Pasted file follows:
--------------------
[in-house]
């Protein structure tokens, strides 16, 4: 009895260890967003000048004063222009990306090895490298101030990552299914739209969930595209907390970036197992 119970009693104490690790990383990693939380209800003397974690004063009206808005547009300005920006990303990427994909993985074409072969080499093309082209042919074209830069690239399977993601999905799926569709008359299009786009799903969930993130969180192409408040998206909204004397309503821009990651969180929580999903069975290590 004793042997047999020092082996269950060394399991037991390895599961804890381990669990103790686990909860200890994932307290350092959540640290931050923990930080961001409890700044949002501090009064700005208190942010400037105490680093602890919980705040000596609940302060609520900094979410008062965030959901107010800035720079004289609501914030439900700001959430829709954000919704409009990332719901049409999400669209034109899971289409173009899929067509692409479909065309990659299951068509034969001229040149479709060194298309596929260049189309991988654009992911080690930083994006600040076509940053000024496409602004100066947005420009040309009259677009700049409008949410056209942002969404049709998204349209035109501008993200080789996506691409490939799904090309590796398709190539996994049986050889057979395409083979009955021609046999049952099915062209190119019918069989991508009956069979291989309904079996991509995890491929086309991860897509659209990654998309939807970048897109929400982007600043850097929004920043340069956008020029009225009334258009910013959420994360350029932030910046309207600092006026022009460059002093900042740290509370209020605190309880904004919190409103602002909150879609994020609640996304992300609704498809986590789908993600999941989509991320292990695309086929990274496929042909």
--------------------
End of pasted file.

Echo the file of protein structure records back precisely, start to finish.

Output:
[in-house]
């Protein structure tokens, strides 16, 4: 009895260890967003000048004063222009990306090895490298101030990552299914739209969930595209907390970036197992 119970009693104490690790990383990693939380209800003397974690004063009206808005547009300005920006990303990427994909993985074409072969080499093309082209042919074209830069690239399977993601999905799926569709008359299009786009799903969930993130969180192409408040998206909204004397309503821009990651969180929580999903069975290590 004793042997047999020092082996269950060394399991037991390895599961804890381990669990103790686990909860200890994932307290350092959540640290931050923990930080961001409890700044949002501090009064700005208190942010400037105490680093602890919980705040000596609940302060609520900094979410008062965030959901107010800035720079004289609501914030439900700001959430829709954000919704409009990332719901049409999400669209034109899971289409173009899929067509692409479909065309990659299951068509034969001229040149479709060194298309596929260049189309991988654009992911080690930083994006600040076509940053000024496409602004100066947005420009040309009259677009700049409008949410056209942002969404049709998204349209035109501008993200080789996506691409490939799904090309590796398709190539996994049986050889057979395409083979009955021609046999049952099915062209190119019918069989991508009956069979291989309904079996991509995890491929086309991860897509659209990654998309939807970048897109929400982007600043850097929004920043340069956008020029009225009334258009910013959420994360350029932030910046309207600092006026022009460059002093900042740290509370209020605190309880904004919190409103602002909150879609994020609640996304992300609704498809986590789908993600999941989509991320292990695309086929990274496929042909």